Organizational camps open doors to the outdoors
Where can you try zip-lining, horseback riding, camping, swimming, hiking, or other outdoors activities you’ve never tried before, with a group of your new best friends – and an assist from someone with more experienced to guide you?
The answer could be one of the organizational camps that operate on many of the seventeen National Forests in the Pacific Northwest.
Organizational camps are located on public lands and managed by third-party organizations under the authority of a Special Use permit granted by the U.S. Forest Service.
There are 44 such camps operating on national forests in Oregon and Washington, each offering unique opportunities for people who might not otherwise be able to enjoy the beauty and adventure opportunities available on forest lands.
“Permittees are able to offer a wide variety of experiences to the public,” Shawnee Hinman, regional special uses program manager for the Forest Service, said.
Because the agency’s work involves balancing multiple uses of the forest, many of the most-developed recreation sites on National Forest System lands are operated by permittees.
“They’re vital partners… often providing the unique level of services, with more staff, more amenities, more flexibility, and more infrastructure than what the Forest Service can normally provide,” Hinman said.
The extra amenities and services provided at some organizational camps are especially important because they provide opportunities for members of the public who need more support than the minimalist facilities offered at many Forest Service operated campgrounds and recreation areas.
For example, people with different ability levels, such as special medical needs or mobility challenges, that can limit their activities on forest lands could find better opportunities to enjoy their public lands – while sustaining the support or assistance they need to do so safely – at an organizational camp.
“These are organizations whose sole purpose is enriching the lives of others: spiritually, physically, or emotionally,” Nathan Fletcher, special use manager for the Mt. Hood National Forest, said. “The main idea here is that these groups are improving lives through outdoor experiences.”
The Mt. Hood Kiwanis Camp, located on the Mt. Hood National Forest in Oregon, introduces people with disabilities to the great outdoors via day outings and overnight camps. It offers a 1:1 ratio of campers to counsellors, offering eight weeks of summer camps and two winter retreats each year.
“We provide one of the only fully-accessible camps on Forest Service lands in the nation,” Matt Grager, the Mt. Hood Kiwanis Camp’s communications director, said. “The real magic of the camp is that if you were to pull up to our 22 acre camp, it would look like a regular summer camp straight from the movies—camping, hiking, canoeing, swimming, horseback riding, even whitewater rafting and a ropes course… you name it we got it – the campers get to do all of the traditional summer camp activities just geared around the needs of people with disabilities.”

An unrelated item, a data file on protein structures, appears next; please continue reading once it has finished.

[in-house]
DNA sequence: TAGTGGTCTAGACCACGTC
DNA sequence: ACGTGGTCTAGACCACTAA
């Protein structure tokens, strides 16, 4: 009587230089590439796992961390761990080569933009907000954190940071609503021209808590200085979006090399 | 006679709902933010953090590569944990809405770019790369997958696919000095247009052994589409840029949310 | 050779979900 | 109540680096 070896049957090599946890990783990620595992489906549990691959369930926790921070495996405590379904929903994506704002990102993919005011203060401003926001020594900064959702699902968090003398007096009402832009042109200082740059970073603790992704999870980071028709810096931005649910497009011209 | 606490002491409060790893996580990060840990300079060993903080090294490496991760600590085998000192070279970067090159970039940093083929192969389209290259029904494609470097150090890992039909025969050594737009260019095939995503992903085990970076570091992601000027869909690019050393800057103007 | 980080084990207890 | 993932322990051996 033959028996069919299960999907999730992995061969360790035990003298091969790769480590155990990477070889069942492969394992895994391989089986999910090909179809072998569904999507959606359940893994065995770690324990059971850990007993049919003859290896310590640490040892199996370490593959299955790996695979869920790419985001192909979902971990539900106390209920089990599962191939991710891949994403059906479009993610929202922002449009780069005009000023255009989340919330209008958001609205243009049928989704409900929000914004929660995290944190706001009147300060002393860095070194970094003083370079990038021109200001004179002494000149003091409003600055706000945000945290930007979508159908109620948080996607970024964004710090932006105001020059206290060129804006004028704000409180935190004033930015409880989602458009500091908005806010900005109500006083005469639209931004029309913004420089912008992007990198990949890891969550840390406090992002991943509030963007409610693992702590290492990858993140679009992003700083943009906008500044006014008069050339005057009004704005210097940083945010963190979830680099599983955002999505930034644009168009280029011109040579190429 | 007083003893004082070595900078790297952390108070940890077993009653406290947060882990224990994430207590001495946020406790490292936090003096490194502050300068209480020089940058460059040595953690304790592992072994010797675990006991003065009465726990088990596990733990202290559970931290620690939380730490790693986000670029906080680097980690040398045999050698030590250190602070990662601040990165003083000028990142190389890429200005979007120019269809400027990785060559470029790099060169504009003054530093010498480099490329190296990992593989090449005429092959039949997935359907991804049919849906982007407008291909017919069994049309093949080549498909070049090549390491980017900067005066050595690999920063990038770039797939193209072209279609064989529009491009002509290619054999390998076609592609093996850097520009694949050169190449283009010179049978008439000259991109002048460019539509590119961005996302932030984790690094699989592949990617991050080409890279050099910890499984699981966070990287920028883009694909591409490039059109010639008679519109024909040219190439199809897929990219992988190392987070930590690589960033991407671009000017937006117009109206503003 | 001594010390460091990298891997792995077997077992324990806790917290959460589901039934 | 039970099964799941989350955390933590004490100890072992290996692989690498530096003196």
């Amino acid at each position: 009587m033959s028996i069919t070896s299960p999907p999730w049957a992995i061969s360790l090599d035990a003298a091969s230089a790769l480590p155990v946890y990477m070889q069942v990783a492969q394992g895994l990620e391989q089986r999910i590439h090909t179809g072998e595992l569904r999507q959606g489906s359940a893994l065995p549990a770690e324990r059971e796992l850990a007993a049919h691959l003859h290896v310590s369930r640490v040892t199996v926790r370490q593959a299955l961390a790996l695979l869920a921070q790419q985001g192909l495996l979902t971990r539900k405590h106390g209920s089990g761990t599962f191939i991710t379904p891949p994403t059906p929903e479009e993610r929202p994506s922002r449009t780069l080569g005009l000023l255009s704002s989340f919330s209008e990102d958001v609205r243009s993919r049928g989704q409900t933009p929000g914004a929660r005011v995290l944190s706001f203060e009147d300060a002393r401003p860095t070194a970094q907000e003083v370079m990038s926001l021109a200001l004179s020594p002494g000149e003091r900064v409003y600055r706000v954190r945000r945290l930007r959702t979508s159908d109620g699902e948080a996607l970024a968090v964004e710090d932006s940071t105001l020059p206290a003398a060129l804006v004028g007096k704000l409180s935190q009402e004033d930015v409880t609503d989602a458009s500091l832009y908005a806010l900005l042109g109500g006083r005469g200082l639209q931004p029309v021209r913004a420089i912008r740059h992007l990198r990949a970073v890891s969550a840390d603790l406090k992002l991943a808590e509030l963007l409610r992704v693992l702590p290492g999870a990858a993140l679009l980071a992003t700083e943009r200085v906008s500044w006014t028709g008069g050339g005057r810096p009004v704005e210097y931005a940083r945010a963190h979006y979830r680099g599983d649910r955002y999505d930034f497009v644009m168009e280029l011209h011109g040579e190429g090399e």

The Boy Scouts of America operate numerous camps on national forests in the Pacific Northwest, providing day, overnight, and week-long summer camps for youth from around Washington, Oregon, and the United States.
These camps expand recreation access to the outdoors for young people from all across the country, including urban, suburban, and rural areas, offering activities ranging from archery lessons to week-long trail riding trips on horseback.
Organizational camps can create deeply rooted relationships and a connection to the land that reach from the forest to the Forest Service, and back into the community.
More than 500 people participate in programs at the Mt. Hood Kiwanis camp each year, and many return year after year. In fact, some of the organizations campers have been returning each summer for 20 to 30 years, Grager said.
Most of the camp’s counselors come from Portland State University (PSU) where students earn 6 credits for their participation as a capstone project for the college’s degree programs. Approximately 4500 college students have served as Kiwanis camp counsellors since the partnership was first established in the 1970’s.
“The experience the counselors have is as transformative for them as it is for the participants,” Grager said.
The Forest Service doesn’t have the capacity to provide the kind of individual attention these organizations can provide for their visitors, Hinman said – but considers organizational camps to be important partners in creating those opportunities for a diverse group of campers.
“We so appreciate the many organizations who invest so much into helping so many people get outdoors who otherwise probably wouldn’t get the chance,” he said.
To find out what organizational camps operate in your area, contact your local forest supervisor’s or district rangers’ office. Organizational camps may also be listed on the forest’s website, under Recreation or Special Use program offerings.
For the 2019 season, the Mt. Hood Kiwanis Camp will host a barbecue to celebrate the last night of each weekly camp. Skits are performed by campers and counselors. The community is invited, and food and music will be provided. Barbecues are scheduled every Thursday, through Aug. 18. A $10 donation is suggested.
Chris Bentley is the Website and Social Media Manager for the USDA Forest Service – Pacific Northwest Region’s Office of Communications and Community Engagement